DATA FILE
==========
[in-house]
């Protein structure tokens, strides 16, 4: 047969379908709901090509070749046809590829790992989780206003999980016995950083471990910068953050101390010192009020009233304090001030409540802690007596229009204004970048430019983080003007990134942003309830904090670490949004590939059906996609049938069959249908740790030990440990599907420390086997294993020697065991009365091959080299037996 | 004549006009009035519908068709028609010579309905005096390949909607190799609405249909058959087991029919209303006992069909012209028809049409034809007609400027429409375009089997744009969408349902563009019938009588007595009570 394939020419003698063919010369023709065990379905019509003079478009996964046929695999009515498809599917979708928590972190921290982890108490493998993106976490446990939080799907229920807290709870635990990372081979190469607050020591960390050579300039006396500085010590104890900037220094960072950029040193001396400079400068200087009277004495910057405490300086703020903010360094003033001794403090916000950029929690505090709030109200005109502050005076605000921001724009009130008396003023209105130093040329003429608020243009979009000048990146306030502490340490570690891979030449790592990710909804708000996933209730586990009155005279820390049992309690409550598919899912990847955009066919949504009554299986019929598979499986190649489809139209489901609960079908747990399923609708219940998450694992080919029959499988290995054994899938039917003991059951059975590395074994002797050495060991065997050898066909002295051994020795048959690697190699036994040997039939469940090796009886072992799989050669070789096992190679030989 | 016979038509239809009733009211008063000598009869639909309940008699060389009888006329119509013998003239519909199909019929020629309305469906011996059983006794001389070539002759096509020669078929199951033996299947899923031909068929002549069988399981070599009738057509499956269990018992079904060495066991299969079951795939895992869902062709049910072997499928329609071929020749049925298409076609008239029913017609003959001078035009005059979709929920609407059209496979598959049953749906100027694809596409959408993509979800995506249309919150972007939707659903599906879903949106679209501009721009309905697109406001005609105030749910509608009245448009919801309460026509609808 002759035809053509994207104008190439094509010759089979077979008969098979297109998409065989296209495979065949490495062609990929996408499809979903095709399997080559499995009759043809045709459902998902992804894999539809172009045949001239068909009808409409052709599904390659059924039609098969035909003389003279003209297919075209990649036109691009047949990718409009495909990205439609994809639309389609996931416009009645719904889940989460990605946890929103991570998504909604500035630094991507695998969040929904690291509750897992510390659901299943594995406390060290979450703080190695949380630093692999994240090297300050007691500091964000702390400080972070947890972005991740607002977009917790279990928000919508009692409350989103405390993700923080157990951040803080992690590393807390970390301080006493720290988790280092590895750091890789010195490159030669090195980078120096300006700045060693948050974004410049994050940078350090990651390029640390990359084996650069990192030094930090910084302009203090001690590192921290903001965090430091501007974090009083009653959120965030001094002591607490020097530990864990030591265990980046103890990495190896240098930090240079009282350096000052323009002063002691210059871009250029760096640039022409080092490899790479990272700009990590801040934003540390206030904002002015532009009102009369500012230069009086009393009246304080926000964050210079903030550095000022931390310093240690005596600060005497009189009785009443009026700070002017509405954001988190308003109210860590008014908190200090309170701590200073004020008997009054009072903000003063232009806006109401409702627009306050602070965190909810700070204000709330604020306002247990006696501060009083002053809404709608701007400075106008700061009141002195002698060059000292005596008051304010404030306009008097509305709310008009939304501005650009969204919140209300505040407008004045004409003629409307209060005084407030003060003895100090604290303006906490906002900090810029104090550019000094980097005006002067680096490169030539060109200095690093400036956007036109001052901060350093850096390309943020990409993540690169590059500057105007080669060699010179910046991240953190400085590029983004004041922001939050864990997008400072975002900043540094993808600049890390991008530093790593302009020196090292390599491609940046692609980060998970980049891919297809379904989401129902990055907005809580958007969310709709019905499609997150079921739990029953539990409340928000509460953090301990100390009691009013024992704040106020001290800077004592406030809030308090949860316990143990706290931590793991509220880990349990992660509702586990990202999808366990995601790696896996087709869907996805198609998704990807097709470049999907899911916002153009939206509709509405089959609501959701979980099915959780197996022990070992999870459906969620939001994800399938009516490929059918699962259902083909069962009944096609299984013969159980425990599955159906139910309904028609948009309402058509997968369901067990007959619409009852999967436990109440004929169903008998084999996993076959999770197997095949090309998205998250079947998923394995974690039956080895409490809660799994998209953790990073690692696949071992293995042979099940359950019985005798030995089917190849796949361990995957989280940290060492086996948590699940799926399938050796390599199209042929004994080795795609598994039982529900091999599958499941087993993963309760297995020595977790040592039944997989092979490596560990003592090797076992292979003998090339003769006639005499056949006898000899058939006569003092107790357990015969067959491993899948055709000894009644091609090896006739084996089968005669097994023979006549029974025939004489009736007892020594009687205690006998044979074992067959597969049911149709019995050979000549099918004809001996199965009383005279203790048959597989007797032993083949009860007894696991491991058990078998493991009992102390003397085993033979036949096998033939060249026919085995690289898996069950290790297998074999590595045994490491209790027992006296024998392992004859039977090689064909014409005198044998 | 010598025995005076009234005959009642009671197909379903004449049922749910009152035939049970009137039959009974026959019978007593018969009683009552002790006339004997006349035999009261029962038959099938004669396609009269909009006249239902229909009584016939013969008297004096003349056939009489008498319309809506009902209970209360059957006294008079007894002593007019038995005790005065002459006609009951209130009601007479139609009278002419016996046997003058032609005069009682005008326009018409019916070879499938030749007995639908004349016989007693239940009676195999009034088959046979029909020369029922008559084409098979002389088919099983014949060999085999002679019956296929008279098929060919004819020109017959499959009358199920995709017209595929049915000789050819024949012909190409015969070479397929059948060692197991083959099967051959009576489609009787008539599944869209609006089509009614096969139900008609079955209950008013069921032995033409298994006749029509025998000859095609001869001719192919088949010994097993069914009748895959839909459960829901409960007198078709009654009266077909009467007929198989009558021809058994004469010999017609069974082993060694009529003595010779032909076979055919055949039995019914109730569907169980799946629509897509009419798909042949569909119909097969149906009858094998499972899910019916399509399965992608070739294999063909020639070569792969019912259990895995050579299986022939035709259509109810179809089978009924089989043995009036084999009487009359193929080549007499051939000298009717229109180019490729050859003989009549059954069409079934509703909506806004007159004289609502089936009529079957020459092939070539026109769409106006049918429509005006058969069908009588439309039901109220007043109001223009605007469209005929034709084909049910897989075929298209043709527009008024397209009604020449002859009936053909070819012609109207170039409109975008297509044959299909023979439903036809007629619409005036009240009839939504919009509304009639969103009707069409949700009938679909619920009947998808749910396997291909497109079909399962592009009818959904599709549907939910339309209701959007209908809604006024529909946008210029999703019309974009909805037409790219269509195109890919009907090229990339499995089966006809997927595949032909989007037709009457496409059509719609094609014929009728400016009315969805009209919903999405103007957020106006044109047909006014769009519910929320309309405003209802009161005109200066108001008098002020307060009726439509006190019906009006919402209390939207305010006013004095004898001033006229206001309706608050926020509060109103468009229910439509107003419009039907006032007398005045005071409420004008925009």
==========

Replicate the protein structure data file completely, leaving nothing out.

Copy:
[in-house]
């Protein structure tokens, strides 16, 4: 047969379908709901090509070749046809590829790992989780206003999980016995950083471990910068953050101390010192009020009233304090001030409540802690007596229009204004970048430019983080003007990134942003309830904090670490949004590939059906996609049938069959249908740790030990440990599907420390086997294993020697065991009365091959080299037996 | 004549006009009035519908068709028609010579309905005096390949909607190799609405249909058959087991029919209303006992069909012209028809049409034809007609400027429409375009089997744009969408349902563009019938009588007595009570 394939020419003698063919010369023709065990379905019509003079478009996964046929695999009515498809599917979708928590972190921290982890108490493998993106976490446990939080799907229920807290709870635990990372081979190469607050020591960390050579300039006396500085010590104890900037220094960072950029040193001396400079400068200087009277004495910057405490300086703020903010360094003033001794403090916000950029929690505090709030109200005109502050005076605000921001724009009130008396003023209105130093040329003429608020243009979009000048990146306030502490340490570690891979030449790592990710909804708000996933209730586990009155005279820390049992309690409550598919899912990847955009066919949504009554299986019929598979499986190649489809139209489901609960079908747990399923609708219940998450694992080919029959499988290995054994899938039917003991059951059975590395074994002797050495060991065997050898066909002295051994020795048959690697190699036994040997039939469940090796009886072992799989050669070789096992190679030989 | 016979038509239809009733009211008063000598009869639909309940008699060389009888006329119509013998003239519909199909019929020629309305469906011996059983006794001389070539002759096509020669078929199951033996299947899923031909068929002549069988399981070599009738057509499956269990018992079904060495066991299969079951795939895992869902062709049910072997499928329609071929020749049925298409076609008239029913017609003959001078035009005059979709929920609407059209496979598959049953749906100027694809596409959408993509979800995506249309919150972007939707659903599906879903949106679209501009721009309905697109406001005609105030749910509608009245448009919801309460026509609808 002759035809053509994207104008190439094509010759089979077979008969098979297109998409065989296209495979065949490495062609990929996408499809979903095709399997080559499995009759043809045709459902998902992804894999539809172009045949001239068909009808409409052709599904390659059924039609098969035909003389003279003209297919075209990649036109691009047949990718409009495909990205439609994809639309389609996931416009009645719904889940989460990605946890929103991570998504909604500035630094991507695998969040929904690291509750897992510390659901299943594995406390060290979450703080190695949380630093692999994240090297300050007691500091964000702390400080972070947890972005991740607002977009917790279990928000919508009692409350989103405390993700923080157990951040803080992690590393807390970390301080006493720290988790280092590895750091890789010195490159030669090195980078120096300006700045060693948050974004410049994050940078350090990651390029640390990359084996650069990192030094930090910084302009203090001690590192921290903001965090430091501007974090009083009653959120965030001094002591607490020097530990864990030591265990980046103890990495190896240098930090240079009282350096000052323009002063002691210059871009250029760096640039022409080092490899790479990272700009990590801040934003540390206030904002002015532009009102009369500012230069009086009393009246304080926000964050210079903030550095000022931390310093240690005596600060005497009189009785009443009026700070002017509405954001988190308003109210860590008014908190200090309170701590200073004020008997009054009072903000003063232009806006109401409702627009306050602070965190909810700070204000709330604020306002247990006696501060009083002053809404709608701007400075106008700061009141002195002698060059000292005596008051304010404030306009008097509305709310008009939304501005650009969204919140209300505040407008004045004409003629409307209060005084407030003060003895100090604290303006906490906002900090810029104090550019000094980097005006002067680096490169030539060109200095690093400036956007036109001052901060350093850096390309943020990409993540690169590059500057105007080669060699010179910046991240953190400085590029983004004041922001939050864990997008400072975002900043540094993808600049890390991008530093790593302009020196090292390599491609940046692609980060998970980049891919297809379904989401129902990055907005809580958007969310709709019905499609997150079921739990029953539990409340928000509460953090301990100390009691009013024992704040106020001290800077004592406030809030308090949860316990143990706290931590793991509220880990349990992660509702586990990202999808366990995601790696896996087709869907996805198609998704990807097709470049999907899911916002153009939206509709509405089959609501959701979980099915959780197996022990070992999870459906969620939001994800399938009516490929059918699962259902083909069962009944096609299984013969159980425990599955159906139910309904028609948009309402058509997968369901067990007959619409009852999967436990109440004929169903008998084999996993076959999770197997095949090309998205998250079947998923394995974690039956080895409490809660799994998209953790990073690692696949071992293995042979099940359950019985005798030995089917190849796949361990995957989280940290060492086996948590699940799926399938050796390599199209042929004994080795795609598994039982529900091999599958499941087993993963309760297995020595977790040592039944997989092979490596560990003592090797076992292979003998090339003769006639005499056949006898000899058939006569003092107790357990015969067959491993899948055709000894009644091609090896006739084996089968005669097994023979006549029974025939004489009736007892020594009687205690006998044979074992067959597969049911149709019995050979000549099918004809001996199965009383005279203790048959597989007797032993083949009860007894696991491991058990078998493991009992102390003397085993033979036949096998033939060249026919085995690289898996069950290790297998074999590595045994490491209790027992006296024998392992004859039977090689064909014409005198044998 | 010598025995005076009234005959009642009671197909379903004449049922749910009152035939049970009137039959009974026959019978007593018969009683009552002790006339004997006349035999009261029962038959099938004669396609009269909009006249239902229909009584016939013969008297004096003349056939009489008498319309809506009902209970209360059957006294008079007894002593007019038995005790005065002459006609009951209130009601007479139609009278002419016996046997003058032609005069009682005008326009018409019916070879499938030749007995639908004349016989007693239940009676195999009034088959046979029909020369029922008559084409098979002389088919099983014949060999085999002679019956296929008279098929060919004819020109017959499959009358199920995709017209595929049915000789050819024949012909190409015969070479397929059948060692197991083959099967051959009576489609009787008539599944869209609006089509009614096969139900008609079955209950008013069921032995033409298994006749029509025998000859095609001869001719192919088949010994097993069914009748895959839909459960829901409960007198078709009654009266077909009467007929198989009558021809058994004469010999017609069974082993060694009529003595010779032909076979055919055949039995019914109730569907169980799946629509897509009419798909042949569909119909097969149906009858094998499972899910019916399509399965992608070739294999063909020639070569792969019912259990895995050579299986022939035709259509109810179809089978009924089989043995009036084999009487009359193929080549007499051939000298009717229109180019490729050859003989009549059954069409079934509703909506806004007159004289609502089936009529079957020459092939070539026109769409106006049918429509005006058969069908009588439309039901109220007043109001223009605007469209005929034709084909049910897989075929298209043709527009008024397209009604020449002859009936053909070819012609109207170039409109975008297509044959299909023979439903036809007629619409005036009240009839939504919009509304009639969103009707069409949700009938679909619920009947998808749910396997291909497109079909399962592009009818959904599709549907939910339309209701959007209908809604006024529909946008210029999703019309974009909805037409790219269509195109890919009907090229990339499995089966006809997927595949032909989007037709009457496409059509719609094609014929009728400016009315969805009209919903999405103007957020106006044109047909006014769009519910929320309309405003209802009161005109200066108001008098002020307060009726439509006190019906009006919402209390939207305010006013004095004898001033006229206001309706608050926020509060109103468009229910439509107003419009039907006032007398005045005071409420004008925009």